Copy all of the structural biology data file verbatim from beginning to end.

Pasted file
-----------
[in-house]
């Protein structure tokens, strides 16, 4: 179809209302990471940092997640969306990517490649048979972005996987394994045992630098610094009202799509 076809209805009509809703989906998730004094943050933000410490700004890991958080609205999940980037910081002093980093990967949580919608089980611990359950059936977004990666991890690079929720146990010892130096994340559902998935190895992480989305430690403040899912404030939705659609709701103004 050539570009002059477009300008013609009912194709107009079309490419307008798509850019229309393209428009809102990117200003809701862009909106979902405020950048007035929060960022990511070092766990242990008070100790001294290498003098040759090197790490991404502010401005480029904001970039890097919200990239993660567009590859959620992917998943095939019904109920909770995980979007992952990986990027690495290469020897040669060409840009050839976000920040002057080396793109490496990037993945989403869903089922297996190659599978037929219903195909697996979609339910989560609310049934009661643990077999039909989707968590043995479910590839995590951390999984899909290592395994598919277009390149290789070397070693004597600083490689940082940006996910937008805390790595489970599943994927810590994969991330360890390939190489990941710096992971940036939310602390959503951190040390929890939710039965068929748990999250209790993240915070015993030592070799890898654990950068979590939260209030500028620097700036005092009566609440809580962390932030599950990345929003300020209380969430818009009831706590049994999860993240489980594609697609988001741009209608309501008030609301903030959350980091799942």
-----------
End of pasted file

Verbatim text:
[in-house]
């Protein structure tokens, strides 16, 4: 179809209302990471940092997640969306990517490649048979972005996987394994045992630098610094009202799509 076809209805009509809703989906998730004094943050933000410490700004890991958080609205999940980037910081002093980093990967949580919608089980611990359950059936977004990666991890690079929720146990010892130096994340559902998935190895992480989305430690403040899912404030939705659609709701103004 050539570009002059477009300008013609009912194709107009079309490419307008798509850019229309393209428009809102990117200003809701862009909106979902405020950048007035929060960022990511070092766990242990008070100790001294290498003098040759090197790490991404502010401005480029904001970039890097919200990239993660567009590859959620992917998943095939019904109920909770995980979007992952990986990027690495290469020897040669060409840009050839976000920040002057080396793109490496990037993945989403869903089922297996190659599978037929219903195909697996979609339910989560609310049934009661643990077999039909989707968590043995479910590839995590951390999984899909290592395994598919277009390149290789070397070693004597600083490689940082940006996910937008805390790595489970599943994927810590994969991330360890390939190489990941710096992971940036939310602390959503951190040390929890939710039965068929748990999250209790993240915070015993030592070799890898654990950068979590939260209030500028620097700036005092009566609440809580962390932030599950990345929003300020209380969430818009009831706590049994999860993240489980594609697609988001741009209608309501008030609301903030959350980091799942």